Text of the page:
Flash Fiction Month 2014, Day 27
Professor Hattersley took his place at the podium, ignoring the less than kind murmurs that spread through the audience as he crossed the stage. Talk didn’t bother him. For one thing, he was used to it. For another, after this conference the talk would be different. He set the shoebox-sized casket of gold and lapis lazuli before him.
“Esteemed colleagues,” he began. “I am aware that my research has drawn a certain amount of scorn in the past, and I appreciate that a degree of scepticism is only healthy.” The murmurs showed no sign of abating. If there was one good thing about being an academic pariah, it was that it did wonders for one’s public speaking skills. He spoke louder. “The idea that the deities of ancient Egypt were not merely the invention of a primitive society, but powerful visitors from another dimension, will no doubt have a dramatic effect on Egyptology, and indeed the study of all ancient civilizations.”
“This is just conjecture!” shouted a no-nonsense delegate at the back of the room. “You’ve never provided so much as a shred of evidence for the ideas presented in any of your books.”
A hearty chorus of “hear hear” went around the auditorium.
“I have provided enough evidence,” retorted Hattersley, “for anyone who is prepared to accept it. And I will provide much more. Behold!” He held the box aloft.
“That could have come from any New Age hippy woo shop.” One of the speakers sitting in the front row flapped a hand dismissively.
“As a matter of fact, it did.” Professor Hattersley tapped the lid of the box. “But though this item may be made of plastic, its design is based on a ruined original believed to have been associated with King Scorpion, and that design is what matters. That, and the summoning incantations I discovered on my most recent expedition. These have, of course, already been performed.” He smiled, waving a hand over the box.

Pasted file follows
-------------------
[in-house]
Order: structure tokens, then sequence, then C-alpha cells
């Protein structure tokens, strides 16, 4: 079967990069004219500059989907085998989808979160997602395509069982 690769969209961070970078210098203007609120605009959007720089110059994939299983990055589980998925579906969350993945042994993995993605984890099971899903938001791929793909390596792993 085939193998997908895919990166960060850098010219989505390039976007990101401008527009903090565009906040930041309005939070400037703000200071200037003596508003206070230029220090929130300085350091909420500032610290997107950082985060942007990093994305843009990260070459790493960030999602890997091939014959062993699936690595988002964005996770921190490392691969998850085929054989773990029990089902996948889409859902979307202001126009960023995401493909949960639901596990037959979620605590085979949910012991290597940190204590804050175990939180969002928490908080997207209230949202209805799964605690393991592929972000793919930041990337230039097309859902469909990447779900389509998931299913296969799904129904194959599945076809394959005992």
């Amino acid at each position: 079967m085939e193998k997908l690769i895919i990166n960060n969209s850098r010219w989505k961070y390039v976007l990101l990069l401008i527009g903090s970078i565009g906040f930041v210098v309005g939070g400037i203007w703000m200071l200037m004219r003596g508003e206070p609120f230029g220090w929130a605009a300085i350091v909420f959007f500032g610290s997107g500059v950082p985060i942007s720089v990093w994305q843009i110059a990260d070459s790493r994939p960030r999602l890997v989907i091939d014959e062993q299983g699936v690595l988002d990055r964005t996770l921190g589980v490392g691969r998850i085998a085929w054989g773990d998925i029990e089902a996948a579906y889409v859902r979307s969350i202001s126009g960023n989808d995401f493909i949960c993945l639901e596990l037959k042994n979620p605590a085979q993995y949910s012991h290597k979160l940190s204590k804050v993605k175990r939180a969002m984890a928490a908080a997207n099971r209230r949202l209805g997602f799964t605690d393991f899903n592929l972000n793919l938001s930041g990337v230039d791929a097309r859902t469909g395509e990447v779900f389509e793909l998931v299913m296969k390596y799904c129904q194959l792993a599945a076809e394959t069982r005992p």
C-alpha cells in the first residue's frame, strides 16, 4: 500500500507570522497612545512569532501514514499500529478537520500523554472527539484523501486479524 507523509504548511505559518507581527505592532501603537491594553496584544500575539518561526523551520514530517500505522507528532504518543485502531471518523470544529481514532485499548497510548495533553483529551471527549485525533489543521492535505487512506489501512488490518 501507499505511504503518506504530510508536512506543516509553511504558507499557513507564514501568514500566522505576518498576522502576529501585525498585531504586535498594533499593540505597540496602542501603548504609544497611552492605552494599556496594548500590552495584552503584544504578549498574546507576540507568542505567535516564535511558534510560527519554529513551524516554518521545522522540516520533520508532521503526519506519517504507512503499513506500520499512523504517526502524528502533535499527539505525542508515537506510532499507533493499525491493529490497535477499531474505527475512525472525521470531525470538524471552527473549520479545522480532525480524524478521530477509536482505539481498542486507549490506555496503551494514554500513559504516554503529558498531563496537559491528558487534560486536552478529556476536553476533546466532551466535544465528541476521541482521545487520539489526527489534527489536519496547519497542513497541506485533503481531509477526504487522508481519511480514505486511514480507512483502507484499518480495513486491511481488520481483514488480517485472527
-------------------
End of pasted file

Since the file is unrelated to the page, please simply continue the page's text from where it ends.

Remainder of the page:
“I’m sorry,” a reporter at the side of the room spoke up. Until now she had been looking pretty bored. “Do you mean to say that inside that box…there is a god?”
“That is exactly what I am saying.” Hattersley grinned. “But the sacred charms I recovered do not merely summon this god—they will allow me to command it.” Without a word more, he whipped the lid from the box.
Suddenly, there was a blinding light that obscured the entire stage. When it faded, there stood before the podium one of the strange, animal-headed figures every member of the audience was so familiar with. Its head was that of a lioness, and it regarded the mass of observers with a cold, distant gaze.
“Oh my goodness…” one delegate whispered to another, “I think that’s Sekhmet!”
“I don’t think so,” replied the other. “Sekhmet was the focus of my thesis—she’s usually pictured robed in red. More likely this is…”
“SEE ME!” boomed the goddess on the stage. “I AM TEFNUT—GODDESS OF MOISTURE!”
“Prove it!” shouted the delegate at the back.
The goddess opened her mouth and produced a hissing chant, like ten thousand leaves swaying in unison. Suddenly, the room was quite humid.
“Amazing!” the delegate at the back had to concede. “Tell me…can you do more than this?”
“NO,” replied Tefnut. “IF I DID MORE THAN THIS, THE ROOM WOULD NOT BE MOIST. IT WOULD BE WET. IF YOU WANT THE ROOM TO BECOME WET, YOU SHOULD SUMMON ANUKET—GODDESS OF THE NILE—OR IT MIGHT BE EASIER TO JUST SPRAY IT WITH A HOSE.”
“Wait…” Professor Hattersley peered from behind the podium, where he’d been hiding. “Do you mean to say I’ve spent my entire career searching for you…and you’re basically just a supernatural humidifier? You can’t do anything else at all?”
“THERE IS ONE OTHER THING I CAN DO.”
“Go on then.”
Tefnut stared blankly at him.
“I command you,” shouted Hattersley, “show me!”
Tefnut stepped down from the stage and approached the speaker in the front row, who began to panic. “SCRIBE,” she said, “YOUR LIPS ARE DRY.” So she stretched out a hand and pointed to his lips, and they were dry no longer.
“Thank you!” stammered the speaker. “I left my chapstick on the plane and I’ve been without it for days…thank you so much!”
Professor Hattersley slapped a palm to his forehead. “Is that really all you can do?”
“THERE IS YET ONE MORE THING,” said Tefnut.
“Yes?” Hattersley tapped his foot.
“IF ANYBODY HAS A DISAPPOINTING TURKEY SANDWICH, I CAN…”
“That’s it.” Professor Hattersley pulled the microphone from his lapel and threw it to the ground. “I quit.”